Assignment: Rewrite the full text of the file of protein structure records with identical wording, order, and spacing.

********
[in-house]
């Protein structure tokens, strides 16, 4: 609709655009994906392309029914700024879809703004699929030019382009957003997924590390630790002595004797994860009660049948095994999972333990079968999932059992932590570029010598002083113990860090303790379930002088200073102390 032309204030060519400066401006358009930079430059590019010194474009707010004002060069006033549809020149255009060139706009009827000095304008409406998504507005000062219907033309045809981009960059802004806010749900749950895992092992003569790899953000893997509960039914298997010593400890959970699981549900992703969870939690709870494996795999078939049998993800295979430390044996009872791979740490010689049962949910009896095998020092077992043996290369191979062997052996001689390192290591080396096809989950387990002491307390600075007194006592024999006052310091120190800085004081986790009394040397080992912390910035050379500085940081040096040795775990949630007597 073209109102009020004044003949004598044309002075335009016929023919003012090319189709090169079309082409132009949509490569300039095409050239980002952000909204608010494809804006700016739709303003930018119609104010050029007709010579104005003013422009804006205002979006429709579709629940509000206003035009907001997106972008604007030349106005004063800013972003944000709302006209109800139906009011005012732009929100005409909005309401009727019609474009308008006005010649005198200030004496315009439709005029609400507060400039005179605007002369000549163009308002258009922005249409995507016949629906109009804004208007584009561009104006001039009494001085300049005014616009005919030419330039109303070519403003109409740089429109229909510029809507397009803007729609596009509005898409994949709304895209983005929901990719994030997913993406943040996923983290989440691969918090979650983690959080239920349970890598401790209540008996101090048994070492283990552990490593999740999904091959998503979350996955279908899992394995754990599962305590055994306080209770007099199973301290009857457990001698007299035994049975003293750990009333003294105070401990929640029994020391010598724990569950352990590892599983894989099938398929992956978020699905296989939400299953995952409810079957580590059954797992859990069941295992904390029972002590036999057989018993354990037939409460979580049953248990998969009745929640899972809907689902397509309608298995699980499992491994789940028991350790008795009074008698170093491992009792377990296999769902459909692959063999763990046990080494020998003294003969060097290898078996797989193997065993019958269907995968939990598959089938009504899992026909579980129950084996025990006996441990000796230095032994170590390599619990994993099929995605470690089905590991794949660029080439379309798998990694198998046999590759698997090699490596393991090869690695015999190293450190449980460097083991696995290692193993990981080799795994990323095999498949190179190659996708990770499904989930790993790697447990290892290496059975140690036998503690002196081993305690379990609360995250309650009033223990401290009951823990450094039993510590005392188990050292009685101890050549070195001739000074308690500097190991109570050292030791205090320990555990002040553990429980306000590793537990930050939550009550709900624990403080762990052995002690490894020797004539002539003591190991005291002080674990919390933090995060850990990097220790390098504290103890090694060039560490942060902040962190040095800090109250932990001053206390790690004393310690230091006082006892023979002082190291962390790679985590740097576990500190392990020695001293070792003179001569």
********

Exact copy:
[in-house]
């Protein structure tokens, strides 16, 4: 609709655009994906392309029914700024879809703004699929030019382009957003997924590390630790002595004797994860009660049948095994999972333990079968999932059992932590570029010598002083113990860090303790379930002088200073102390 032309204030060519400066401006358009930079430059590019010194474009707010004002060069006033549809020149255009060139706009009827000095304008409406998504507005000062219907033309045809981009960059802004806010749900749950895992092992003569790899953000893997509960039914298997010593400890959970699981549900992703969870939690709870494996795999078939049998993800295979430390044996009872791979740490010689049962949910009896095998020092077992043996290369191979062997052996001689390192290591080396096809989950387990002491307390600075007194006592024999006052310091120190800085004081986790009394040397080992912390910035050379500085940081040096040795775990949630007597 073209109102009020004044003949004598044309002075335009016929023919003012090319189709090169079309082409132009949509490569300039095409050239980002952000909204608010494809804006700016739709303003930018119609104010050029007709010579104005003013422009804006205002979006429709579709629940509000206003035009907001997106972008604007030349106005004063800013972003944000709302006209109800139906009011005012732009929100005409909005309401009727019609474009308008006005010649005198200030004496315009439709005029609400507060400039005179605007002369000549163009308002258009922005249409995507016949629906109009804004208007584009561009104006001039009494001085300049005014616009005919030419330039109303070519403003109409740089429109229909510029809507397009803007729609596009509005898409994949709304895209983005929901990719994030997913993406943040996923983290989440691969918090979650983690959080239920349970890598401790209540008996101090048994070492283990552990490593999740999904091959998503979350996955279908899992394995754990599962305590055994306080209770007099199973301290009857457990001698007299035994049975003293750990009333003294105070401990929640029994020391010598724990569950352990590892599983894989099938398929992956978020699905296989939400299953995952409810079957580590059954797992859990069941295992904390029972002590036999057989018993354990037939409460979580049953248990998969009745929640899972809907689902397509309608298995699980499992491994789940028991350790008795009074008698170093491992009792377990296999769902459909692959063999763990046990080494020998003294003969060097290898078996797989193997065993019958269907995968939990598959089938009504899992026909579980129950084996025990006996441990000796230095032994170590390599619990994993099929995605470690089905590991794949660029080439379309798998990694198998046999590759698997090699490596393991090869690695015999190293450190449980460097083991696995290692193993990981080799795994990323095999498949190179190659996708990770499904989930790993790697447990290892290496059975140690036998503690002196081993305690379990609360995250309650009033223990401290009951823990450094039993510590005392188990050292009685101890050549070195001739000074308690500097190991109570050292030791205090320990555990002040553990429980306000590793537990930050939550009550709900624990403080762990052995002690490894020797004539002539003591190991005291002080674990919390933090995060850990990097220790390098504290103890090694060039560490942060902040962190040095800090109250932990001053206390790690004393310690230091006082006892023979002082190291962390790679985590740097576990500190392990020695001293070792003179001569």